½ teaspoon sea salt

3 large organic or free-range eggs 1 teaspoon pure vanilla extract 250g natural yoghurt or oat yoghurt

1oog good-quality lemon curd, plus extra to serve

creme fraiche, to serve


Make the streusel topping

Put 80g plain flour, 20g porridge oats, 2 tablespoons caster sugar and a pinch of sea salt into a bowl and mix well. Add the zest of 1 unwaxed lemon, then add 70g of cold unsalted butter. Use your fingers to rub the butter into the flour like a crumble mixture until large sticky clumps have formed. This is your streusel.

Preheat the oven and line your tin Preheat the oven to 180°C/160°C fan. Grease a 23cm cake tin with butter, then line with baking paper.

Mix the dry ingredients

Put 250g plain flour, 80g ground almonds, 1½ teaspoons baking powder and 1 teaspoon bicarbonate of soda into a mixing bowl with ½ teaspoon sea salt and mix with a whisk until there are no lumps.

Cream the butter and sugar

In a stand mixer with the paddle attachment, or in another mixing bowl with an electric hand whisk or wooden spoon, cream 200g unsalted butter and 250g golden caster sugar until pale and fluffy. This will cake about 3-4 minutes in a stand mixer and longer by hand.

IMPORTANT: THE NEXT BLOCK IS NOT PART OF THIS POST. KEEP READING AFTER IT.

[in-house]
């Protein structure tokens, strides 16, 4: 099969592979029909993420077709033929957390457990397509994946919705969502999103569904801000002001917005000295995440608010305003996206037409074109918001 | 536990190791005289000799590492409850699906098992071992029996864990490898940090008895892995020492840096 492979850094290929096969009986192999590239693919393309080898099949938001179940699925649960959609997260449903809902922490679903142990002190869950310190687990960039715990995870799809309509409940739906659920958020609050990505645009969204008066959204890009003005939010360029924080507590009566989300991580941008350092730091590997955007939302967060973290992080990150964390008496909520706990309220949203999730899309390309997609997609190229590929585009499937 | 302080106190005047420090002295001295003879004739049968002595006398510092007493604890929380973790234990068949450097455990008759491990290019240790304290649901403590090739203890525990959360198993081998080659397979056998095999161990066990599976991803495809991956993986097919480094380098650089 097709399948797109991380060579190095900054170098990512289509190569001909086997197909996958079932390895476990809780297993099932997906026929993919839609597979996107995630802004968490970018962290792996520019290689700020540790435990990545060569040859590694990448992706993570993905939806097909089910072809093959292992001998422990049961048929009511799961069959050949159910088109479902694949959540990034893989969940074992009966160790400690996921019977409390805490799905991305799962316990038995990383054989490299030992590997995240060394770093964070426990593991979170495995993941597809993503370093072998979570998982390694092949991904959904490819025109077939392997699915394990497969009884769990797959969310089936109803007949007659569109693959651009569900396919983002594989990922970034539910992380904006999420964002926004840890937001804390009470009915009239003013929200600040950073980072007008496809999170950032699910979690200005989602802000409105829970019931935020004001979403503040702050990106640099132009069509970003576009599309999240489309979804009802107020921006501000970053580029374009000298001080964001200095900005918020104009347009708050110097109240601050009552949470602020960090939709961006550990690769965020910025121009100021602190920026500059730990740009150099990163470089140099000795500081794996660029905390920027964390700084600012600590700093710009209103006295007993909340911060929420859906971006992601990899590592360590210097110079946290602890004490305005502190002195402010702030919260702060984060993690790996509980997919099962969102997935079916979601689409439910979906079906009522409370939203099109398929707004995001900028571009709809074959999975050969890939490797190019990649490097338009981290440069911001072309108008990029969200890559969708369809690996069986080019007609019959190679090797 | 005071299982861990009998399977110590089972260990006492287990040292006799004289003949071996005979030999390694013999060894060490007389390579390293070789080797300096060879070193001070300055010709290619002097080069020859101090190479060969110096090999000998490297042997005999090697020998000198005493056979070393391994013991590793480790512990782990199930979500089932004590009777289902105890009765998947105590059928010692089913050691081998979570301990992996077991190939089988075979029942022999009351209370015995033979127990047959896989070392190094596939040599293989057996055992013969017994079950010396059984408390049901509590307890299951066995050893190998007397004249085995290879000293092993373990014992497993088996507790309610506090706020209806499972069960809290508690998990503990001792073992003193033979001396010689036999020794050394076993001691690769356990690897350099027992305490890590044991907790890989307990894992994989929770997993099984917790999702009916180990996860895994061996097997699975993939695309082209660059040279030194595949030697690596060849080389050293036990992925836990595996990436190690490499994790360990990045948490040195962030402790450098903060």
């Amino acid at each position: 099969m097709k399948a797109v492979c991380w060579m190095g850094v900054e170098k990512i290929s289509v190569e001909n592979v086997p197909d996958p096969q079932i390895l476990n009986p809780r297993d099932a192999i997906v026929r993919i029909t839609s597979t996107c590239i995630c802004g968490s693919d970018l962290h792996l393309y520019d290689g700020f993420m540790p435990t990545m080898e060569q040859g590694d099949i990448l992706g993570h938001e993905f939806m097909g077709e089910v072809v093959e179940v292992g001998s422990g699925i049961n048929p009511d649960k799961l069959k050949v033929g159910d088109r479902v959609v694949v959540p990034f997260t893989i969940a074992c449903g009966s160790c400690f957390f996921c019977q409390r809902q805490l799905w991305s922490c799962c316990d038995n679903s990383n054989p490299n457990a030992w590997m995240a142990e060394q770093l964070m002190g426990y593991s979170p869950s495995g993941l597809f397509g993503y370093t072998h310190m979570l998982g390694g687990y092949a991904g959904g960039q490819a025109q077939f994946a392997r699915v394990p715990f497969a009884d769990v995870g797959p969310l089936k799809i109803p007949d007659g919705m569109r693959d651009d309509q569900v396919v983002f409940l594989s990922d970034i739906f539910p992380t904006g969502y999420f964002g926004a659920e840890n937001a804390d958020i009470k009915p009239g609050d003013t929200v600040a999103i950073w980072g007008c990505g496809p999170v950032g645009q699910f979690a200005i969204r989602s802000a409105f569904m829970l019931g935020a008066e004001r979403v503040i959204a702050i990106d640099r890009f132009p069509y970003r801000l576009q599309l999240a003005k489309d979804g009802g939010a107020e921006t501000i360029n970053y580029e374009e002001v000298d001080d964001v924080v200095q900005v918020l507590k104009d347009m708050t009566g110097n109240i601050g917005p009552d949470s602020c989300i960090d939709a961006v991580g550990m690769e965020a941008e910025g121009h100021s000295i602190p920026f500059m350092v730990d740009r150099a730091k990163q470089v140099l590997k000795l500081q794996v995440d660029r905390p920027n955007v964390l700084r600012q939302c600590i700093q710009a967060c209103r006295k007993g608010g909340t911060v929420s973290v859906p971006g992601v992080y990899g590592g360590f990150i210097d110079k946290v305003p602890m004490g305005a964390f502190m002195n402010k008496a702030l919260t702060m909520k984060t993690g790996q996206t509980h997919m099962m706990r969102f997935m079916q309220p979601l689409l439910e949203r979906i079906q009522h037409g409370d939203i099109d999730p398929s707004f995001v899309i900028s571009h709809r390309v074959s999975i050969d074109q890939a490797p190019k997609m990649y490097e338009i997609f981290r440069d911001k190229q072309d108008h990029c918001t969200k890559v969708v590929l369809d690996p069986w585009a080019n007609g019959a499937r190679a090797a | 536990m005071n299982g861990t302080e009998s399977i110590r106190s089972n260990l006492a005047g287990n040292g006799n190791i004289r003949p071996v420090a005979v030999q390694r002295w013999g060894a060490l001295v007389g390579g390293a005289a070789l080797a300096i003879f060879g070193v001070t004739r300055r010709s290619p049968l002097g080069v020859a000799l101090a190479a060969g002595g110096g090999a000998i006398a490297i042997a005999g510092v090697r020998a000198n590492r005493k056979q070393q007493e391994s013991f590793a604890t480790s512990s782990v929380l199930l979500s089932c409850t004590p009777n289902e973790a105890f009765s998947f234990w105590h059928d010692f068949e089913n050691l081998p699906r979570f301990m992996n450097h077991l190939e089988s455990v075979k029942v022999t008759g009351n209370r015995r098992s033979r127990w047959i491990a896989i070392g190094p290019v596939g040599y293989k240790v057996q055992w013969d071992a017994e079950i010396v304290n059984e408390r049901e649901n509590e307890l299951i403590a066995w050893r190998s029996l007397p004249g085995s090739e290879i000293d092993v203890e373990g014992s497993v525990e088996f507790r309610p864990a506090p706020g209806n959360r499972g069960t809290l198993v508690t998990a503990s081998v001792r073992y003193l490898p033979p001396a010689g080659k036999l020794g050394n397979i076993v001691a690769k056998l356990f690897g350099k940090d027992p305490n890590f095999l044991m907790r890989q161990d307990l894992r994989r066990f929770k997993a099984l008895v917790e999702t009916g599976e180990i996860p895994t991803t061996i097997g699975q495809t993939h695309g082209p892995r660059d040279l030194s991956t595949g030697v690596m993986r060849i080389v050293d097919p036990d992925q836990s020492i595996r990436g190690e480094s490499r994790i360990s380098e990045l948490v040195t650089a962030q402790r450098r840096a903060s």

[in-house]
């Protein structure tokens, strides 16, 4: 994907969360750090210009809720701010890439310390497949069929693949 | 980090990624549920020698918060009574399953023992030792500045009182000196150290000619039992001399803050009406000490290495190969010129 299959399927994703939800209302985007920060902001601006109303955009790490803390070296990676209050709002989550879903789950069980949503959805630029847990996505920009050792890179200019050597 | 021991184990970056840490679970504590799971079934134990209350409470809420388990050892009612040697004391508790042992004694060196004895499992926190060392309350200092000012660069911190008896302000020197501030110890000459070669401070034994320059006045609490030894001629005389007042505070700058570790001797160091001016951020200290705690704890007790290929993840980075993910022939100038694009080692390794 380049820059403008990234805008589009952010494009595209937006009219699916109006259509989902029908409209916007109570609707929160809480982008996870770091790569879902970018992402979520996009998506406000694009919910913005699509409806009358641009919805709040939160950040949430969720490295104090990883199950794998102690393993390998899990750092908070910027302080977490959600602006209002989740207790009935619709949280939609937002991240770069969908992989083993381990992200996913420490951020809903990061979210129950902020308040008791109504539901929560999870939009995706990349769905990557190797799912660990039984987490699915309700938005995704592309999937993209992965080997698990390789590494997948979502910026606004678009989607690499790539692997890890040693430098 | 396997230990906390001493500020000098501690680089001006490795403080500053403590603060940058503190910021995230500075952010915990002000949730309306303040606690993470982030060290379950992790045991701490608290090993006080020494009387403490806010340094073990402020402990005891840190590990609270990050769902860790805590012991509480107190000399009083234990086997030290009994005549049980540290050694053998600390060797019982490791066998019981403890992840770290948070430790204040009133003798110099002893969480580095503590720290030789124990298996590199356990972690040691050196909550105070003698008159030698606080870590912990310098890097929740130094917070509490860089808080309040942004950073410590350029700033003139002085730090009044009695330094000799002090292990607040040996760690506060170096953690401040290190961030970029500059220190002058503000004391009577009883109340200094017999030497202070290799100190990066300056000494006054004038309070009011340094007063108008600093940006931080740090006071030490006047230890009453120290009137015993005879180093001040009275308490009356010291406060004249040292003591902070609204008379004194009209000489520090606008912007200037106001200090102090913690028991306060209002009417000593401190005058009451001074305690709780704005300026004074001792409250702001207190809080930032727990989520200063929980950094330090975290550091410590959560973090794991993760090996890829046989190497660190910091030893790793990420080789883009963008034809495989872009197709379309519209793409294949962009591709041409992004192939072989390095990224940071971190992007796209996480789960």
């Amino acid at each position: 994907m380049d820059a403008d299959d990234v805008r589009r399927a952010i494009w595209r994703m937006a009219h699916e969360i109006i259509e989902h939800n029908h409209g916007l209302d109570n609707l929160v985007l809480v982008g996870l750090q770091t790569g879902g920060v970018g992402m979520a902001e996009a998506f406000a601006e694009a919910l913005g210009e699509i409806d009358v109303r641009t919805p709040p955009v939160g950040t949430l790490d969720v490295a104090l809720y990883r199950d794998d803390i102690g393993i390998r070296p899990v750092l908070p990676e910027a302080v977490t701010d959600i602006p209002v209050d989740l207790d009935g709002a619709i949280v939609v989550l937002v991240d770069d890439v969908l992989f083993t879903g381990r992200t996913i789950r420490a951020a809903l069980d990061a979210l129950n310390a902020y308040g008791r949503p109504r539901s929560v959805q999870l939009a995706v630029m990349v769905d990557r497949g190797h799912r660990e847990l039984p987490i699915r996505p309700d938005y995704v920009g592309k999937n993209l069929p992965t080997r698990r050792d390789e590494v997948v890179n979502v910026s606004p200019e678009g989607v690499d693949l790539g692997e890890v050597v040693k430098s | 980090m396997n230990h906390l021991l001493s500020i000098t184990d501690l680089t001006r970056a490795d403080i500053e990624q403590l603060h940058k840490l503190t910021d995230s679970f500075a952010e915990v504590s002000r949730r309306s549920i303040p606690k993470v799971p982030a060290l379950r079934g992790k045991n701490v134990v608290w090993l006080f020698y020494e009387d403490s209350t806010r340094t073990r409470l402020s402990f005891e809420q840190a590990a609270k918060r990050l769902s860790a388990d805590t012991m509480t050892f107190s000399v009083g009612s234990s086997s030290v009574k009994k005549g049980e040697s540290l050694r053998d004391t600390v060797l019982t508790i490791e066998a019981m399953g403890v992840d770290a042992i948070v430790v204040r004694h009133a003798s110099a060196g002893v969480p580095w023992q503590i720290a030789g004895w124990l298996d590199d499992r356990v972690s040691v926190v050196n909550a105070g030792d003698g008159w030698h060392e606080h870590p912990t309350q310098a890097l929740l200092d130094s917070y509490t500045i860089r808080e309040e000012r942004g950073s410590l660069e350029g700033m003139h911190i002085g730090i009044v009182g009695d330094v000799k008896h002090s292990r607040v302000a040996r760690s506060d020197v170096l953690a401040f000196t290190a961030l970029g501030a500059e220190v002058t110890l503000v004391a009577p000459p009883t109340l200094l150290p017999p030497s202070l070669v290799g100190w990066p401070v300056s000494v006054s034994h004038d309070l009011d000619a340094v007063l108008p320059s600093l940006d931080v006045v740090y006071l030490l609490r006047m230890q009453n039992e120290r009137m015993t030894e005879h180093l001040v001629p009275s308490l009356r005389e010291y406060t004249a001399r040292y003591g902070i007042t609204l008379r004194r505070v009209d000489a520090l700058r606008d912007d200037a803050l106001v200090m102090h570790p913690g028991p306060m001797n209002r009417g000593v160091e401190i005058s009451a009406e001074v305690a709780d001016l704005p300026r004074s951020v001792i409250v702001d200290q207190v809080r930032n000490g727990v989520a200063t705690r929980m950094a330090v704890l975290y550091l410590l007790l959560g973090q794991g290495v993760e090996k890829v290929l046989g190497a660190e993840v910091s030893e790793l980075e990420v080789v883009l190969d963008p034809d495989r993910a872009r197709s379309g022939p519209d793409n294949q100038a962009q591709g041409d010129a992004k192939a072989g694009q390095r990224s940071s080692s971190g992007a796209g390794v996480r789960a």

Add the eggs

Scrape down the bowl and add

3 large organic or free-range eggs one at a time, mixing on a low speed until each one is incorporated, then mix in 1 teaspoon pure vanilla extract, the zest of another unwaxed lemon, and 250g natural yoghurt or oat yoghurt.

Add the dry ingredients

Add the dry ingredients to the batter in the mixing bowl and mix until just combined. This is a very forgiving cake, but minimal mixing will make it as light as possible.

Put the batter into the cake tin and add the lemon curd

Scrape the batter into the prepared tin and level it gently with a spatula, then spoon over 100g good-quality lemon curd in little patches and use your spoon to swirl it in a little. Scatter the streusel topping evenly to the very edges of the cake; don't pile it into the middle or it will sink.

Bake the cake

Bake for 1 hour, or until a skewer inserted into the middle of the cake comes out clean. Cover the top of the cake with foil if it looks like it's browning coo fast. Allow to cool for 15 minutes in the tin, then remove from the tin and leave to cool completely on a wire rack. Serve with some creme fraiche rippled with a little lemon curd.

Extracted from EASY WINS: 12 flavour hits, 125 delicious recipes, 365 days of good eating by Anna Jones (Published by 4th Estate on 14th March, £28). Photography by Matt Russell.